performance only has the members of the band playing their
instrument, so the general sound of the concert is dependent on how
tight and good the band plays. But in the mixing studio you have room
to play around with delay, reverb, overdubs and layers. You have
more tracks to choose from, more time to tweak parameters and
generally more creative freedom. There are no mixing engineering
secrets in the live venue, it's all dependent on the band.

Conclusion

Although the field of studio sound and live sound encompasses the
same basic principles, the approaches needed for each one is
different. Whether it be different attitudes or equipment there is a
certain uniqueness to each situation.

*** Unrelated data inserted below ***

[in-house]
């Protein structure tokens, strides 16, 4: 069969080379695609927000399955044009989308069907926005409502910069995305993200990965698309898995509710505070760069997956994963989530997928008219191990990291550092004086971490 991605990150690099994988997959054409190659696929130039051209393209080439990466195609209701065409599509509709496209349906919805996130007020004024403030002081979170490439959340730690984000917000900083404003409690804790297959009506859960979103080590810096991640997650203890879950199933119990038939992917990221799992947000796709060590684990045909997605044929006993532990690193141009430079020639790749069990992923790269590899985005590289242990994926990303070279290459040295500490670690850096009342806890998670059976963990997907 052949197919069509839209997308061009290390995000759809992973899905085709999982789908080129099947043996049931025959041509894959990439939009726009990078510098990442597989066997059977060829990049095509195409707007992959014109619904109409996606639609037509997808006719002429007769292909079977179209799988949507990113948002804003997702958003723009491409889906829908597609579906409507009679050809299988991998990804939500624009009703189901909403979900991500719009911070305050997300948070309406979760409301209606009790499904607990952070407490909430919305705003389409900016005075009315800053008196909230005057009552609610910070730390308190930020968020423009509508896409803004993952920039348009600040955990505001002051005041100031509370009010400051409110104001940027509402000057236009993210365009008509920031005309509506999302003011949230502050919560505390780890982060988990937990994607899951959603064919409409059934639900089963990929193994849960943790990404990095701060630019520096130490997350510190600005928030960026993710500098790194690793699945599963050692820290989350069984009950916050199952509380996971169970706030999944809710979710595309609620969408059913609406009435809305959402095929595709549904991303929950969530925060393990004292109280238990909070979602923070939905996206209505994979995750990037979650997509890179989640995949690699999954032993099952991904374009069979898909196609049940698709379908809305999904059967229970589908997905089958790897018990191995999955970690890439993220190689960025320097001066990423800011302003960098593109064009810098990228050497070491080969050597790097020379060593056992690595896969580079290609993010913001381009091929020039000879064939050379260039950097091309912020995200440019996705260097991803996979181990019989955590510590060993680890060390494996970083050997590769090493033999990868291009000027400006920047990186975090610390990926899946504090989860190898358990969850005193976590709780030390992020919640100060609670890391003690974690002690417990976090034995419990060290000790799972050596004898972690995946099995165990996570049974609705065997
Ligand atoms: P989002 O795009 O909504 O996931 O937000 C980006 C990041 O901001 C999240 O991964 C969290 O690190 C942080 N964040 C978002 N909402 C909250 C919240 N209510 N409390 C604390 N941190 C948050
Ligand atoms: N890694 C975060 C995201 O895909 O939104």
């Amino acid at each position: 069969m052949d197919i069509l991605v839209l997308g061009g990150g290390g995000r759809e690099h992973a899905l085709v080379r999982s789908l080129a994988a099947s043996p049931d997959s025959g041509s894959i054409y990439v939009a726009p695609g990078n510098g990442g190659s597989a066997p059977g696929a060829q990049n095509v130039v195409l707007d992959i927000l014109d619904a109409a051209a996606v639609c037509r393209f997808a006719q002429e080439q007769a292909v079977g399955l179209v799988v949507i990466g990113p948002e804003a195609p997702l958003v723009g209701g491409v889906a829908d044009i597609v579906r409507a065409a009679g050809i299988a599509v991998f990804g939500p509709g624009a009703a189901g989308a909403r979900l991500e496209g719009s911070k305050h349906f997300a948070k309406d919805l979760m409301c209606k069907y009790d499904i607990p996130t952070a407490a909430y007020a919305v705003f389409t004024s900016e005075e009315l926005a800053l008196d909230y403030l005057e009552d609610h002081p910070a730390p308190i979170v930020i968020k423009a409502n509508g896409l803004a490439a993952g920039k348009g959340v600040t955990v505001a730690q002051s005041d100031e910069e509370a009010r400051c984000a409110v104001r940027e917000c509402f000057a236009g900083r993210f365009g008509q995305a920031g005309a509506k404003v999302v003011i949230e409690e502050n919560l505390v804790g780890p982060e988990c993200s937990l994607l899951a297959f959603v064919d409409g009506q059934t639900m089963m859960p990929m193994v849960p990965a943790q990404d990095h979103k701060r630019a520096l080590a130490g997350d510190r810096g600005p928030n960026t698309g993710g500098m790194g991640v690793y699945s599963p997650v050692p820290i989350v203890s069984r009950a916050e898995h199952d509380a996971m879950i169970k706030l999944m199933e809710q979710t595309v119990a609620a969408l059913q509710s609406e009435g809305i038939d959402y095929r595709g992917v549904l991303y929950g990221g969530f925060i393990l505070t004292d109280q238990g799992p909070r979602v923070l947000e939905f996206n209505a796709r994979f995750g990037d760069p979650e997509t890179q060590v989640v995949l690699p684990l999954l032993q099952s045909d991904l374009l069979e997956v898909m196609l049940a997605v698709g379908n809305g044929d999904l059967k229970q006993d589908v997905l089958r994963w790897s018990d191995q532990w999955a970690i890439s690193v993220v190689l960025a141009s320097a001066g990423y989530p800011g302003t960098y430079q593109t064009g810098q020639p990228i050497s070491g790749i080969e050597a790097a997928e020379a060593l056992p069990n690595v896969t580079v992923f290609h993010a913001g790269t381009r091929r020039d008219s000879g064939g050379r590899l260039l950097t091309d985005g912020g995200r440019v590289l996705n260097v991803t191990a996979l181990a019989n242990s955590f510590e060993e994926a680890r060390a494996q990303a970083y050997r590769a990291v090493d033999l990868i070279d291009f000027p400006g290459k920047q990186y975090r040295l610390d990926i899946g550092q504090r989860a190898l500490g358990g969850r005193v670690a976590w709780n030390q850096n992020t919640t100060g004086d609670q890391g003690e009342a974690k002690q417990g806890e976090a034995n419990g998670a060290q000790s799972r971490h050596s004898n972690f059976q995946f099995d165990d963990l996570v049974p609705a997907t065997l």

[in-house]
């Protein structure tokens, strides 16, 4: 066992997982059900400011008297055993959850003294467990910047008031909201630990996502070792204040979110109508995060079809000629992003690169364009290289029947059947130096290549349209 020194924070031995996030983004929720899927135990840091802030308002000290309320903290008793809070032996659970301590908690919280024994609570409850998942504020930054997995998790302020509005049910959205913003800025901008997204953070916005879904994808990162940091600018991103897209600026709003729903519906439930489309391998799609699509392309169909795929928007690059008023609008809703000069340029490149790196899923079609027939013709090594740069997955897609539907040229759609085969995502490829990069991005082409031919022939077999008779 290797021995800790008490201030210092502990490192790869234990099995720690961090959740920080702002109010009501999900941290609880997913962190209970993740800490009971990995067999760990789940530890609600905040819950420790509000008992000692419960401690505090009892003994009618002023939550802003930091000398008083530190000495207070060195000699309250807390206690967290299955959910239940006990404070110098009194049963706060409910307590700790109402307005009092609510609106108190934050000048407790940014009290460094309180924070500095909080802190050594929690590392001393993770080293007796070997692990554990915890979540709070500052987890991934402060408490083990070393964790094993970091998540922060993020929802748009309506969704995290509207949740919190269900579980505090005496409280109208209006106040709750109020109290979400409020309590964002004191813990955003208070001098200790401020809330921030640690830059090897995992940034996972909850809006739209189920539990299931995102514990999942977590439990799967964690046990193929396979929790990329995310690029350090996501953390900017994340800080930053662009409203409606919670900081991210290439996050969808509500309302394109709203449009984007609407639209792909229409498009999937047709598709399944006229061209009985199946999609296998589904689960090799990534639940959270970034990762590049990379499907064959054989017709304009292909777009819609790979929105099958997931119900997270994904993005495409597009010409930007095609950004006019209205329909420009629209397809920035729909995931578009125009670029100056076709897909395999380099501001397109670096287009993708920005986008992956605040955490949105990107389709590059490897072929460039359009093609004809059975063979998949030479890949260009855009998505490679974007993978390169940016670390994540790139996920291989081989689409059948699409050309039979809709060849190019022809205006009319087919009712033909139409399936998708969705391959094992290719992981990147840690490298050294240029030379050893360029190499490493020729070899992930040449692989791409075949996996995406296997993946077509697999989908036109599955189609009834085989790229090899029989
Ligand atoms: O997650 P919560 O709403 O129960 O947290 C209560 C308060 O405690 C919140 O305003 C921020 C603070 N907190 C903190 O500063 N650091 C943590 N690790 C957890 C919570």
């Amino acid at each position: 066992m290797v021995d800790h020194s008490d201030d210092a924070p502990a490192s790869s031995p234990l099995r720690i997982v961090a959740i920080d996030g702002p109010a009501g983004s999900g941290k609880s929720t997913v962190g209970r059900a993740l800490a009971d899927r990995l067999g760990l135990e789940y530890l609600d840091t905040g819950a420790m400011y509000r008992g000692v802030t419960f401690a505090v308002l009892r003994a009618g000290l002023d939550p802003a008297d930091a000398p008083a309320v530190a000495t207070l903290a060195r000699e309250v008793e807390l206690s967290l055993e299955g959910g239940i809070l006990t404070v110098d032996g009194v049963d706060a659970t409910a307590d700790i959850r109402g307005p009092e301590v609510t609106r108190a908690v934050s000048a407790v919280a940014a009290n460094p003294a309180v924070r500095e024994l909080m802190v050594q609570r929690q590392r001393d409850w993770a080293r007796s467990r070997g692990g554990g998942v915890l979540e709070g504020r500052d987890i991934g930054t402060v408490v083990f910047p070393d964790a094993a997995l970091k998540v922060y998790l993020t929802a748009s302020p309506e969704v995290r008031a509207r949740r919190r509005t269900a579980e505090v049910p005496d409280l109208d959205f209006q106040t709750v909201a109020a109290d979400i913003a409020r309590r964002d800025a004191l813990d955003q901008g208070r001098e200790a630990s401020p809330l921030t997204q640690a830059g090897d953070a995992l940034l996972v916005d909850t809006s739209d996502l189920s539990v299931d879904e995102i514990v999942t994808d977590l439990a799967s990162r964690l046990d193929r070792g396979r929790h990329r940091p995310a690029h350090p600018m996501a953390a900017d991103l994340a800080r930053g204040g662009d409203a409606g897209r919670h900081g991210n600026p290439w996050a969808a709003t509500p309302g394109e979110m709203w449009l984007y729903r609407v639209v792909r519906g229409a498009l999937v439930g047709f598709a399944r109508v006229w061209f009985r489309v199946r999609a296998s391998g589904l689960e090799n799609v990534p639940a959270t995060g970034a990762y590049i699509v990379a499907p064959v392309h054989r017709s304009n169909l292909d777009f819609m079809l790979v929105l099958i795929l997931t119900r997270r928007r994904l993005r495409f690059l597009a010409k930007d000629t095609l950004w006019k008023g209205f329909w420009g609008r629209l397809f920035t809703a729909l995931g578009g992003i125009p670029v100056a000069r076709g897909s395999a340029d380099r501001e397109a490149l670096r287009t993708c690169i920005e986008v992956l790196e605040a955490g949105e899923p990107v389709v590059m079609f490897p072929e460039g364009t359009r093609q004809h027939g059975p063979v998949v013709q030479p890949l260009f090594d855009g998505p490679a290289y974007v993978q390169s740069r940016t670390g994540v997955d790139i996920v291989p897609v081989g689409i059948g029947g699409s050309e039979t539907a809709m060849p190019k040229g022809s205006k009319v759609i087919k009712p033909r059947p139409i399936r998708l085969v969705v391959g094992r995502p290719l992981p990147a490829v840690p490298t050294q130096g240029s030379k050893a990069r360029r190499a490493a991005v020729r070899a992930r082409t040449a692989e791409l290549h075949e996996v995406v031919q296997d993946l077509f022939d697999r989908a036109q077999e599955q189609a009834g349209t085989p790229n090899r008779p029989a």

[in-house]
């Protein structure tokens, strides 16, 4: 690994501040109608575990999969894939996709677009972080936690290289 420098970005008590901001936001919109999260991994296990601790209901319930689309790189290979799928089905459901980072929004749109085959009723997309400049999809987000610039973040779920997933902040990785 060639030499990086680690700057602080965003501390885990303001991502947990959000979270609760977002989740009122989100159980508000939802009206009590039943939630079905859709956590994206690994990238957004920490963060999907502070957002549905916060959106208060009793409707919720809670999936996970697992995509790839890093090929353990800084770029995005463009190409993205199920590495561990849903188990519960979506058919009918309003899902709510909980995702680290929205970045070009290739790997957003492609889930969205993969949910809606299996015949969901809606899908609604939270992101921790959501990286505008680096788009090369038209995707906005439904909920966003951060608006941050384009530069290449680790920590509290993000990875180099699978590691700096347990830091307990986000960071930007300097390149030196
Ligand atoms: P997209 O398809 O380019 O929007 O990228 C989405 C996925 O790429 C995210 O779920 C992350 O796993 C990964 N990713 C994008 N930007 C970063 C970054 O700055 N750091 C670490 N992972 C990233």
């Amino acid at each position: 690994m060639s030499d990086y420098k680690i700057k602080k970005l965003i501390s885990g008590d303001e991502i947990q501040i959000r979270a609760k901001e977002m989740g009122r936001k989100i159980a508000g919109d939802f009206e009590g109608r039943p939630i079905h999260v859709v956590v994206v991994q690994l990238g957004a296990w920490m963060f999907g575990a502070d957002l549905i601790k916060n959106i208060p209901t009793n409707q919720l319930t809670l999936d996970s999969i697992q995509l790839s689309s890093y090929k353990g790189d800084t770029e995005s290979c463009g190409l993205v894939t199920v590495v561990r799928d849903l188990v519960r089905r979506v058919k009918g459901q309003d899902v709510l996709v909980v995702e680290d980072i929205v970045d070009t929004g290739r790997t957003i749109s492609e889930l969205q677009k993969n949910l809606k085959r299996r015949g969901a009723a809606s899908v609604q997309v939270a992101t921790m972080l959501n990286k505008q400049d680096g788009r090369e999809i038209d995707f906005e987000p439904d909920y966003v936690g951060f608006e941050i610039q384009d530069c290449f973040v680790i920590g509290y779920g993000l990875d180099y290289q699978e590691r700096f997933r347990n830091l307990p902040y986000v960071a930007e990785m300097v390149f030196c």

Live sound is based on fast
paced decision making where the music in going on right in front of
your eyes while a studio mixer might be able to take his time,
fine-tuning his mix to perfection. The same applies to the equipment,
where a live sound desk needs to be easy to navigate and control,
while the studio mixing console has more complexities in it's signal
flow.

In my opinion there is no better job. There is joy to be had with mixing a great performance coming
out of a great sound system, and there is also satisfaction to be had
with creating a great take out of many mediocre ones. It's all a
matter of taste. Sometimes live sound can rule the world, and
other times studio mixing is the calm comfort zone you want.